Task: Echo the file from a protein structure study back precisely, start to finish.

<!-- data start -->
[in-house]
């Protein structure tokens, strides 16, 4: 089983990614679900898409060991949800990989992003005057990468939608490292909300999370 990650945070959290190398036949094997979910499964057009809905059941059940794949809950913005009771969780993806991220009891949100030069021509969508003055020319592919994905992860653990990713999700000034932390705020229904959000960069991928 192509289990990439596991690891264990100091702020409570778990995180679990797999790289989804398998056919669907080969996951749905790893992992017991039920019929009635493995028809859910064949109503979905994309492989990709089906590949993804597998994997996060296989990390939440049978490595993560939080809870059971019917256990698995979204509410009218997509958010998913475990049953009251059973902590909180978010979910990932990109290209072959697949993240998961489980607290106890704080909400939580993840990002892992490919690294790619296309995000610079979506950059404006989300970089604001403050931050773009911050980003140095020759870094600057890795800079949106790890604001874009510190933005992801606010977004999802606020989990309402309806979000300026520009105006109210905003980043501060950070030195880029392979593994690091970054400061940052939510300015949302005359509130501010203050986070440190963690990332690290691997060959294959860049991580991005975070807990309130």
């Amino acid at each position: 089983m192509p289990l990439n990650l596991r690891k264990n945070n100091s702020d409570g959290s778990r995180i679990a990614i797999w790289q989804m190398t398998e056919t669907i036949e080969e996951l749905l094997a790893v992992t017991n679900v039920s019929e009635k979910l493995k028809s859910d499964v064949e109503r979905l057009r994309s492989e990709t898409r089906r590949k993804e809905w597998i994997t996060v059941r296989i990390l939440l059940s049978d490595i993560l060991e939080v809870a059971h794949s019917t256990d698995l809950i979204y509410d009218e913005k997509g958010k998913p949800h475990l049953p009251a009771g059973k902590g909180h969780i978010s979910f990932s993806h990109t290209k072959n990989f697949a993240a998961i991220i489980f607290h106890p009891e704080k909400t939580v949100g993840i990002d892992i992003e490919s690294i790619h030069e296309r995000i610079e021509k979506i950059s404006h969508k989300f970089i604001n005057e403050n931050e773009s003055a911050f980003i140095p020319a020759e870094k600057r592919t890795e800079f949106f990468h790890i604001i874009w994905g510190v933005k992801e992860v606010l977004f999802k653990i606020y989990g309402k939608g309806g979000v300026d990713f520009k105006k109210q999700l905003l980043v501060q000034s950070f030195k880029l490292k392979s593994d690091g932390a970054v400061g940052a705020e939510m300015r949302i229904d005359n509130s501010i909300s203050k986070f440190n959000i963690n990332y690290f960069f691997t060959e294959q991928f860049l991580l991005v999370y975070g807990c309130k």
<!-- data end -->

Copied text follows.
[in-house]
């Protein structure tokens, strides 16, 4: 089983990614679900898409060991949800990989992003005057990468939608490292909300999370 990650945070959290190398036949094997979910499964057009809905059941059940794949809950913005009771969780993806991220009891949100030069021509969508003055020319592919994905992860653990990713999700000034932390705020229904959000960069991928 192509289990990439596991690891264990100091702020409570778990995180679990797999790289989804398998056919669907080969996951749905790893992992017991039920019929009635493995028809859910064949109503979905994309492989990709089906590949993804597998994997996060296989990390939440049978490595993560939080809870059971019917256990698995979204509410009218997509958010998913475990049953009251059973902590909180978010979910990932990109290209072959697949993240998961489980607290106890704080909400939580993840990002892992490919690294790619296309995000610079979506950059404006989300970089604001403050931050773009911050980003140095020759870094600057890795800079949106790890604001874009510190933005992801606010977004999802606020989990309402309806979000300026520009105006109210905003980043501060950070030195880029392979593994690091970054400061940052939510300015949302005359509130501010203050986070440190963690990332690290691997060959294959860049991580991005975070807990309130």
């Amino acid at each position: 089983m192509p289990l990439n990650l596991r690891k264990n945070n100091s702020d409570g959290s778990r995180i679990a990614i797999w790289q989804m190398t398998e056919t669907i036949e080969e996951l749905l094997a790893v992992t017991n679900v039920s019929e009635k979910l493995k028809s859910d499964v064949e109503r979905l057009r994309s492989e990709t898409r089906r590949k993804e809905w597998i994997t996060v059941r296989i990390l939440l059940s049978d490595i993560l060991e939080v809870a059971h794949s019917t256990d698995l809950i979204y509410d009218e913005k997509g958010k998913p949800h475990l049953p009251a009771g059973k902590g909180h969780i978010s979910f990932s993806h990109t290209k072959n990989f697949a993240a998961i991220i489980f607290h106890p009891e704080k909400t939580v949100g993840i990002d892992i992003e490919s690294i790619h030069e296309r995000i610079e021509k979506i950059s404006h969508k989300f970089i604001n005057e403050n931050e773009s003055a911050f980003i140095p020319a020759e870094k600057r592919t890795e800079f949106f990468h790890i604001i874009w994905g510190v933005k992801e992860v606010l977004f999802k653990i606020y989990g309402k939608g309806g979000v300026d990713f520009k105006k109210q999700l905003l980043v501060q000034s950070f030195k880029l490292k392979s593994d690091g932390a970054v400061g940052a705020e939510m300015r949302i229904d005359n509130s501010i909300s203050k986070f440190n959000i963690n990332y690290f960069f691997t060959e294959q991928f860049l991580l991005v999370y975070g807990c309130k």